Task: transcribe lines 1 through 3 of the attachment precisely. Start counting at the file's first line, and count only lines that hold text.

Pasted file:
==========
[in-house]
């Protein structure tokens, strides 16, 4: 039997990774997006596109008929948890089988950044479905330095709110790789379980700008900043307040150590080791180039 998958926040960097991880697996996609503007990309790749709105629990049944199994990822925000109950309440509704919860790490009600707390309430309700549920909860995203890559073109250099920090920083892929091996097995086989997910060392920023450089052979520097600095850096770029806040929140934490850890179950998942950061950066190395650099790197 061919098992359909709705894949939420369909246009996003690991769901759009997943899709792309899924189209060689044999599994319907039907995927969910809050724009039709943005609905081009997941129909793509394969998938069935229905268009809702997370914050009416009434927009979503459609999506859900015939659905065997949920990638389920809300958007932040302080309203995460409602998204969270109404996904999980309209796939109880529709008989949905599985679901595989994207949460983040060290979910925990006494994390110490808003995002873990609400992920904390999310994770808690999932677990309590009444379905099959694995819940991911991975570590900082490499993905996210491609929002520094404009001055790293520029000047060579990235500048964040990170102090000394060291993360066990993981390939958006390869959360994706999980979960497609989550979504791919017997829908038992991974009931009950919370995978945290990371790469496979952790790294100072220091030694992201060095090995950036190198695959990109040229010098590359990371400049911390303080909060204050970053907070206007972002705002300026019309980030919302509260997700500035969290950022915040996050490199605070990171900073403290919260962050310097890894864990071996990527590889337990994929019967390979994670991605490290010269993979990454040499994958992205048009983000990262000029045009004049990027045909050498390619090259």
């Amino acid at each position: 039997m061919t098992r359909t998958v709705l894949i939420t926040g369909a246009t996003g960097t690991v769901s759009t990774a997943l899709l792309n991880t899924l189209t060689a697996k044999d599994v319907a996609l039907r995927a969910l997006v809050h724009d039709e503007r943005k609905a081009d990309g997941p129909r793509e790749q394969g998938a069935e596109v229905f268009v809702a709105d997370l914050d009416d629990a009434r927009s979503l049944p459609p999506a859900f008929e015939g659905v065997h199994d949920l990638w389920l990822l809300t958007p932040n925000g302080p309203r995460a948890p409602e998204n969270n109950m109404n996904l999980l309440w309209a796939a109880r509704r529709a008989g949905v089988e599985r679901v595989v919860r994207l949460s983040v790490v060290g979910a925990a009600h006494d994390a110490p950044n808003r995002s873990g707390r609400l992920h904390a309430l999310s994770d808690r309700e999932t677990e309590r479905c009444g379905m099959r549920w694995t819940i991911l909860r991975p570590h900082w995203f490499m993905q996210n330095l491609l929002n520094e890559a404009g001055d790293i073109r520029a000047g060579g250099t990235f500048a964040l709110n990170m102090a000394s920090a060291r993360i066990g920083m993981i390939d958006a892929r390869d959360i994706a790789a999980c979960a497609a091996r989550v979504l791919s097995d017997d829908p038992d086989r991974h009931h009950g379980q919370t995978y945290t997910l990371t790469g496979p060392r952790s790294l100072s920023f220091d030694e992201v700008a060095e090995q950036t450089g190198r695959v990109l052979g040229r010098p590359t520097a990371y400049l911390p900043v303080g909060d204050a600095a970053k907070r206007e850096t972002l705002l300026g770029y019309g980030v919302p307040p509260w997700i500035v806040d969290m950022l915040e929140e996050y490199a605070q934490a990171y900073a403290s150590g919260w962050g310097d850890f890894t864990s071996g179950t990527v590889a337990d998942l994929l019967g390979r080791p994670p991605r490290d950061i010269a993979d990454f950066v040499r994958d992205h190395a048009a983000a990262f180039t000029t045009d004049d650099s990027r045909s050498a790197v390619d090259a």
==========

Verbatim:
[in-house]
């Protein structure tokens, strides 16, 4: 039997990774997006596109008929948890089988950044479905330095709110790789379980700008900043307040150590080791180039 998958926040960097991880697996996609503007990309790749709105629990049944199994990822925000109950309440509704919860790490009600707390309430309700549920909860995203890559073109250099920090920083892929091996097995086989997910060392920023450089052979520097600095850096770029806040929140934490850890179950998942950061950066190395650099790197 061919098992359909709705894949939420369909246009996003690991769901759009997943899709792309899924189209060689044999599994319907039907995927969910809050724009039709943005609905081009997941129909793509394969998938069935229905268009809702997370914050009416009434927009979503459609999506859900015939659905065997949920990638389920809300958007932040302080309203995460409602998204969270109404996904999980309209796939109880529709008989949905599985679901595989994207949460983040060290979910925990006494994390110490808003995002873990609400992920904390999310994770808690999932677990309590009444379905099959694995819940991911991975570590900082490499993905996210491609929002520094404009001055790293520029000047060579990235500048964040990170102090000394060291993360066990993981390939958006390869959360994706999980979960497609989550979504791919017997829908038992991974009931009950919370995978945290990371790469496979952790790294100072220091030694992201060095090995950036190198695959990109040229010098590359990371400049911390303080909060204050970053907070206007972002705002300026019309980030919302509260997700500035969290950022915040996050490199605070990171900073403290919260962050310097890894864990071996990527590889337990994929019967390979994670991605490290010269993979990454040499994958992205048009983000990262000029045009004049990027045909050498390619090259």
């Amino acid at each position: 039997m061919t098992r359909t998958v709705l894949i939420t926040g369909a246009t996003g960097t690991v769901s759009t990774a997943l899709l792309n991880t899924l189209t060689a697996k044999d599994v319907a996609l039907r995927a969910l997006v809050h724009d039709e503007r943005k609905a081009d990309g997941p129909r793509e790749q394969g998938a069935e596109v229905f268009v809702a709105d997370l914050d009416d629990a009434r927009s979503l049944p459609p999506a859900f008929e015939g659905v065997h199994d949920l990638w389920l990822l809300t958007p932040n925000g302080p309203r995460a948890p409602e998204n969270n109950m109404n996904l999980l309440w309209a796939a109880r509704r529709a008989g949905v089988e599985r679901v595989v919860r994207l949460s983040v790490v060290g979910a925990a009600h006494d994390a110490p950044n808003r995002s873990g707390r609400l992920h904390a309430l999310s994770d808690r309700e999932t677990e309590r479905c009444g379905m099959r549920w694995t819940i991911l909860r991975p570590h900082w995203f490499m993905q996210n330095l491609l929002n520094e890559a404009g001055d790293i073109r520029a000047g060579g250099t990235f500048a964040l709110n990170m102090a000394s920090a060291r993360i066990g920083m993981i390939d958006a892929r390869d959360i994706a790789a999980c979960a497609a091996r989550v979504l791919s097995d017997d829908p038992d086989r991974h009931h009950g379980q919370t995978y945290t997910l990371t790469g496979p060392r952790s790294l100072s920023f220091d030694e992201v700008a060095e090995q950036t450089g190198r695959v990109l052979g040229r010098p590359t520097a990371y400049l911390p900043v303080g909060d204050a600095a970053k907070r206007e850096t972002l705002l300026g770029y019309g980030v919302p307040p509260w997700i500035v806040d969290m950022l915040e929140e996050y490199a605070q934490a990171y900073a403290s150590g919260w962050g310097d850890f890894t864990s071996g179950t990527v590889a337990d998942l994929l019967g390979r080791p994670p991605r490290d950061i010269a993979d990454f950066v040499r994958d992205h190395a048009a983000a990262f180039t000029t045009d004049d650099s990027r045909s050498a790197v390619d090259a």